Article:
My family and I had a discussion recently about how we each recharge emotionally. Afterwards, I thought about how much that single piece alone affects a child’s happiness and sense of well-being both during vacations and during the school year.
How each of us recharges has a lot do to with whether we are an extrovert or an introvert. Most of us think extroversion and introversion are synonymous with outgoing and shy. However, another way to consider these terms is to think about where we get our energy. If you’re an extrovert, then being around other people energizes you. Being alone drains an extrovert. They need lots of interaction. On the other hand, introverts recharge by spending time alone. It doesn’t mean that they don’t like socializing or being with others; it’s just that this is tiring and draining. To re-energize, introverts need solitude.
So what does this mean for the school year? Well, think about your child. Have you observed her to be more extroverted or introverted? When she’s stressed and tired out does she seek out others or retreat to her room? If you have an extroverted child, the school day itself may not provide enough stimulation and social contact. An extroverted child may need, even thrive on, participation in lots of extra-curricular activities. If your child is introverted, though, the school day may prove to be a tiring experience. She may need to come home and decompress in order to be charged up for the next day.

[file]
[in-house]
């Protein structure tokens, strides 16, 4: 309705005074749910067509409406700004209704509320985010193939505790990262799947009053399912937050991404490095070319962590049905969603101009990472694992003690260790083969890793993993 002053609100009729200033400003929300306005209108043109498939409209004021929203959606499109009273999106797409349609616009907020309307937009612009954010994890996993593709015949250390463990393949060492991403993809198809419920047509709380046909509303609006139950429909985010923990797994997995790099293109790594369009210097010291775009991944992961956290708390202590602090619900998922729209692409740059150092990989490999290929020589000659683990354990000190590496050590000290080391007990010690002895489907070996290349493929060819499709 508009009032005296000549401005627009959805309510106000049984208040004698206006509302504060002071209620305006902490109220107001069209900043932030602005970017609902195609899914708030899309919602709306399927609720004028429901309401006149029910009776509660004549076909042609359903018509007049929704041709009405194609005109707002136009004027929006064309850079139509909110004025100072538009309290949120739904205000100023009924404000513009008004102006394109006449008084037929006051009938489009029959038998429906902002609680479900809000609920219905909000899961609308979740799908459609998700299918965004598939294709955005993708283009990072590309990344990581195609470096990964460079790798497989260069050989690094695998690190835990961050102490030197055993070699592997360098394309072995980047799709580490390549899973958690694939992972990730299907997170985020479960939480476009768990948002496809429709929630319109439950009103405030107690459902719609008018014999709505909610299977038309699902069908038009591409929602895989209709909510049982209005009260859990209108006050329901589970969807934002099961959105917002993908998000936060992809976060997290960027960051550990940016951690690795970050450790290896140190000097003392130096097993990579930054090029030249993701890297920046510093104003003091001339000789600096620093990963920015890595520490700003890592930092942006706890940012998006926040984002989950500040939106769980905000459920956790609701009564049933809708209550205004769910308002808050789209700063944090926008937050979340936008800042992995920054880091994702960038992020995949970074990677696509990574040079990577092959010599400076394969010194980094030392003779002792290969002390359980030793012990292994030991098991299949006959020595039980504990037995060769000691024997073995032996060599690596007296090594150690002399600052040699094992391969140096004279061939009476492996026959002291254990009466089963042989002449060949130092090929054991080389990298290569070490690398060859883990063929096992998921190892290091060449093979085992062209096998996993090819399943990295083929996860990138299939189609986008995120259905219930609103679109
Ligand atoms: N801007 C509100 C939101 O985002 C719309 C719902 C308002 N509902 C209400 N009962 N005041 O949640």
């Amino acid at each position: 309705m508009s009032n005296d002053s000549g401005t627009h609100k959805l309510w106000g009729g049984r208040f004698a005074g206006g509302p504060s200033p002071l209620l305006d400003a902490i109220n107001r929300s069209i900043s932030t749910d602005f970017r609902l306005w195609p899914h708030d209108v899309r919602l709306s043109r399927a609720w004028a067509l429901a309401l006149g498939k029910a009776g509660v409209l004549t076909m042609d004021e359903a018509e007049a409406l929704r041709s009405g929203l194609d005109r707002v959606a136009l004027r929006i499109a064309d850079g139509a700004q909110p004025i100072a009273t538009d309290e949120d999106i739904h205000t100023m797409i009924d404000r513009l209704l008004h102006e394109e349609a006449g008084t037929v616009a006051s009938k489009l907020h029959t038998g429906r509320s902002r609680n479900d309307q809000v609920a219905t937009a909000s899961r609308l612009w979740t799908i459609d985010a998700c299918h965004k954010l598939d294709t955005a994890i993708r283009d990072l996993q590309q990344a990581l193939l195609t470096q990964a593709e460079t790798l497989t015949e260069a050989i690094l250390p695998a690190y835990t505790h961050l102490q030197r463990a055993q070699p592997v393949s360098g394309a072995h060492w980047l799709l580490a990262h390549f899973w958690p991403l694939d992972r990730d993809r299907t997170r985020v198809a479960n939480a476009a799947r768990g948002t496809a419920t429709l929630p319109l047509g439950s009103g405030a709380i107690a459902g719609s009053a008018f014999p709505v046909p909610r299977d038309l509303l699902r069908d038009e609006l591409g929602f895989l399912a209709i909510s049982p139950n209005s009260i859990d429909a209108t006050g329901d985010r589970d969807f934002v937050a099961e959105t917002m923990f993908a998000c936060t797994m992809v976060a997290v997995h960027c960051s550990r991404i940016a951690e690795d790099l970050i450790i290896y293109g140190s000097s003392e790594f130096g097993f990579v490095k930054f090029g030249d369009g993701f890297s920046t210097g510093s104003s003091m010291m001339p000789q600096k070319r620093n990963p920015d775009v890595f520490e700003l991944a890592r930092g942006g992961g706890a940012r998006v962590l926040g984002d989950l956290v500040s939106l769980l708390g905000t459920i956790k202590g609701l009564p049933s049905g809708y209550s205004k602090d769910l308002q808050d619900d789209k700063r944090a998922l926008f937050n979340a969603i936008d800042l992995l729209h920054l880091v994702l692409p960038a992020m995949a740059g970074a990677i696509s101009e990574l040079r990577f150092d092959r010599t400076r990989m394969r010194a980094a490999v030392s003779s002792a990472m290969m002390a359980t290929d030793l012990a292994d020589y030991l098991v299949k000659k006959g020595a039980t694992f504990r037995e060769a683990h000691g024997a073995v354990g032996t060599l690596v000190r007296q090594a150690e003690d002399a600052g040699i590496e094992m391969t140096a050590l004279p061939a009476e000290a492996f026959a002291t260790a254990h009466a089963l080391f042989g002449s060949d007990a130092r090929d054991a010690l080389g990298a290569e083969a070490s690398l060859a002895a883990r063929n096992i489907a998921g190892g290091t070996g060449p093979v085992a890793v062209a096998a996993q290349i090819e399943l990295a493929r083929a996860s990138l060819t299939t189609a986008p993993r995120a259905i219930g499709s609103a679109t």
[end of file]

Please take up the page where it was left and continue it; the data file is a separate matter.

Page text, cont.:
Vacations work the very same way. Extroverted children may be thrilled to spend their school breaks interacting with other kids at a camp or class whereas introverted children may need the quiet time alone at home. So as you’re planning your children’s activities this fall, think a bit about their temperament and try to find a balance between solitude and socialization.
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